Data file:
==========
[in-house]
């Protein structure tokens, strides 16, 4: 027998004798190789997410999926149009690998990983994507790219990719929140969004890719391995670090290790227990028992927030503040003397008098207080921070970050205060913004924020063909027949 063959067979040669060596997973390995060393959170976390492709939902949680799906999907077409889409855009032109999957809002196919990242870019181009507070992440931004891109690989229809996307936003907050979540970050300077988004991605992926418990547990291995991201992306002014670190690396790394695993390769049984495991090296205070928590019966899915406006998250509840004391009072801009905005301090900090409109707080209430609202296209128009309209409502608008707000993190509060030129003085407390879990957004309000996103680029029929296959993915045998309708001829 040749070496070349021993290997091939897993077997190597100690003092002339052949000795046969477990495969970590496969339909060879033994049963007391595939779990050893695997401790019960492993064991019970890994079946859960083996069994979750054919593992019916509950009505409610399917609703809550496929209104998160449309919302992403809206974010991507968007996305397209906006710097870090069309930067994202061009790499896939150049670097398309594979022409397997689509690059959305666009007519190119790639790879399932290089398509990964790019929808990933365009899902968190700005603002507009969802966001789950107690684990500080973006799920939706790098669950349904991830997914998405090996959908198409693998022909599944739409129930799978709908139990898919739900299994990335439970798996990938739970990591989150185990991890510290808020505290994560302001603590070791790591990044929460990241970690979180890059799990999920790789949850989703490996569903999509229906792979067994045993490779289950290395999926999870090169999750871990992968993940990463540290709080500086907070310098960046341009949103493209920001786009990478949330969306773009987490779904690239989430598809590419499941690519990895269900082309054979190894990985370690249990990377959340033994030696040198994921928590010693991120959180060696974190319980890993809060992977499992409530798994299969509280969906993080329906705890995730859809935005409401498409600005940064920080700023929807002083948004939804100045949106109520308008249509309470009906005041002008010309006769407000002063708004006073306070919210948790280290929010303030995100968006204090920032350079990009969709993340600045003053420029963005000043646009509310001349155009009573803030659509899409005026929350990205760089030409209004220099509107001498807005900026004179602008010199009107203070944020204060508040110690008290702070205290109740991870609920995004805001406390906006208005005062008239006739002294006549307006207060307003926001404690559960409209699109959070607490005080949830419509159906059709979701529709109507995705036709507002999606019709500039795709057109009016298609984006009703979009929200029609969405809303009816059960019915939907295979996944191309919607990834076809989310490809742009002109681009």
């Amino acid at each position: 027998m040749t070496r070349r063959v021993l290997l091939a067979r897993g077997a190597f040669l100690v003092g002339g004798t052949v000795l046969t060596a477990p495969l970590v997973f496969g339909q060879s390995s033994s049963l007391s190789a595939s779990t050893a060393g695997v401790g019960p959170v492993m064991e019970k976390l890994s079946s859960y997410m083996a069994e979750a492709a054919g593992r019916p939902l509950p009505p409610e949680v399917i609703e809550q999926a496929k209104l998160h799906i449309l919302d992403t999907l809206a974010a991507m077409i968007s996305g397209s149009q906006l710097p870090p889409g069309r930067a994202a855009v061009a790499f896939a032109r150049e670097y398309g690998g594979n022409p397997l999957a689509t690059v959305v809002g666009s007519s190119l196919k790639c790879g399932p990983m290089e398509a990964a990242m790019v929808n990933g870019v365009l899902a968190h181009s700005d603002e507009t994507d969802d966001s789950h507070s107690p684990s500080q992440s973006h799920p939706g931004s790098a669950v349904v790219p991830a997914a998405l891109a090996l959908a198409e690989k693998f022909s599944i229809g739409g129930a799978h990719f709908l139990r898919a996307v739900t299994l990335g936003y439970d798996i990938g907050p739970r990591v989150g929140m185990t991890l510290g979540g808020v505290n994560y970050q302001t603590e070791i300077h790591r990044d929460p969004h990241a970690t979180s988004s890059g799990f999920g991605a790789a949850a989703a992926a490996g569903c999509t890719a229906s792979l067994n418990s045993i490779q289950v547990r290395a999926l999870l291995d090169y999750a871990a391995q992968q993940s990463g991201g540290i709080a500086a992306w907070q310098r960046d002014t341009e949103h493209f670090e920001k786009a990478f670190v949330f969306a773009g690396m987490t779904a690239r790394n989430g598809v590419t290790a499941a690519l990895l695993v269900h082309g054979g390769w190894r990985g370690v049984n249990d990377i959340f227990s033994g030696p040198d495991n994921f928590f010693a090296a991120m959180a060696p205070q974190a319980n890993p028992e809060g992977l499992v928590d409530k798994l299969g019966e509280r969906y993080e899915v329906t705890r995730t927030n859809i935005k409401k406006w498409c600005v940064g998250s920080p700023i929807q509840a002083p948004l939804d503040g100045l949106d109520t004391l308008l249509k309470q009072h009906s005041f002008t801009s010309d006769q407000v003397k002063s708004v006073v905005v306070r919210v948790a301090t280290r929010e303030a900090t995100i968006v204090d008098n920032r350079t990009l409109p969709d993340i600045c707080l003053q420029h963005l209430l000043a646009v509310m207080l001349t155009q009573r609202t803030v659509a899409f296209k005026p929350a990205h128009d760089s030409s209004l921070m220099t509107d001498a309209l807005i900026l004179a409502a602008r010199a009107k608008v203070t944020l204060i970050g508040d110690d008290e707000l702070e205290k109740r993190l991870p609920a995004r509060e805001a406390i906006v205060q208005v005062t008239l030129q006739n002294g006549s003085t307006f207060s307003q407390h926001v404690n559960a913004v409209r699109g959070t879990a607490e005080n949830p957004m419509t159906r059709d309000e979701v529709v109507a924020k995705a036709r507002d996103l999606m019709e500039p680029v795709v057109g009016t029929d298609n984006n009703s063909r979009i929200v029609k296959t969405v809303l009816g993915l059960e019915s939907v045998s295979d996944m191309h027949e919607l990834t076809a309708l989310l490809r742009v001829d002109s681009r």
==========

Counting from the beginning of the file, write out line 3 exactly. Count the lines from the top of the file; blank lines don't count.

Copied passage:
């Amino acid at each position: 027998m040749t070496r070349r063959v021993l290997l091939a067979r897993g077997a190597f040669l100690v003092g002339g004798t052949v000795l046969t060596a477990p495969l970590v997973f496969g339909q060879s390995s033994s049963l007391s190789a595939s779990t050893a060393g695997v401790g019960p959170v492993m064991e019970k976390l890994s079946s859960y997410m083996a069994e979750a492709a054919g593992r019916p939902l509950p009505p409610e949680v399917i609703e809550q999926a496929k209104l998160h799906i449309l919302d992403t999907l809206a974010a991507m077409i968007s996305g397209s149009q906006l710097p870090p889409g069309r930067a994202a855009v061009a790499f896939a032109r150049e670097y398309g690998g594979n022409p397997l999957a689509t690059v959305v809002g666009s007519s190119l196919k790639c790879g399932p990983m290089e398509a990964a990242m790019v929808n990933g870019v365009l899902a968190h181009s700005d603002e507009t994507d969802d966001s789950h507070s107690p684990s500080q992440s973006h799920p939706g931004s790098a669950v349904v790219p991830a997914a998405l891109a090996l959908a198409e690989k693998f022909s599944i229809g739409g129930a799978h990719f709908l139990r898919a996307v739900t299994l990335g936003y439970d798996i990938g907050p739970r990591v989150g929140m185990t991890l510290g979540g808020v505290n994560y970050q302001t603590e070791i300077h790591r990044d929460p969004h990241a970690t979180s988004s890059g799990f999920g991605a790789a949850a989703a992926a490996g569903c999509t890719a229906s792979l067994n418990s045993i490779q289950v547990r290395a999926l999870l291995d090169y999750a871990a391995q992968q993940s990463g991201g540290i709080a500086a992306w907070q310098r960046d002014t341009e949103h493209f670090e920001k786009a990478f670190v949330f969306a773009g690396m987490t779904a690239r790394n989430g598809v590419t290790a499941a690519l990895l695993v269900h082309g054979g390769w190894r990985g370690v049984n249990d990377i959340f227990s033994g030696p040198d495991n994921f928590f010693a090296a991120m959180a060696p205070q974190a319980n890993p028992e809060g992977l499992v928590d409530k798994l299969g019966e509280r969906y993080e899915v329906t705890r995730t927030n859809i935005k409401k406006w498409c600005v940064g998250s920080p700023i929807q509840a002083p948004l939804d503040g100045l949106d109520t004391l308008l249509k309470q009072h009906s005041f002008t801009s010309d006769q407000v003397k002063s708004v006073v905005v306070r919210v948790a301090t280290r929010e303030a900090t995100i968006v204090d008098n920032r350079t990009l409109p969709d993340i600045c707080l003053q420029h963005l209430l000043a646009v509310m207080l001349t155009q009573r609202t803030v659509a899409f296209k005026p929350a990205h128009d760089s030409s209004l921070m220099t509107d001498a309209l807005i900026l004179a409502a602008r010199a009107k608008v203070t944020l204060i970050g508040d110690d008290e707000l702070e205290k109740r993190l991870p609920a995004r509060e805001a406390i906006v205060q208005v005062t008239l030129q006739n002294g006549s003085t307006f207060s307003q407390h926001v404690n559960a913004v409209r699109g959070t879990a607490e005080n949830p957004m419509t159906r059709d309000e979701v529709v109507a924020k995705a036709r507002d996103l999606m019709e500039p680029v795709v057109g009016t029929d298609n984006n009703s063909r979009i929200v029609k296959t969405v809303l009816g993915l059960e019915s939907v045998s295979d996944m191309h027949e919607l990834t076809a309708l989310l490809r742009v001829d002109s681009r």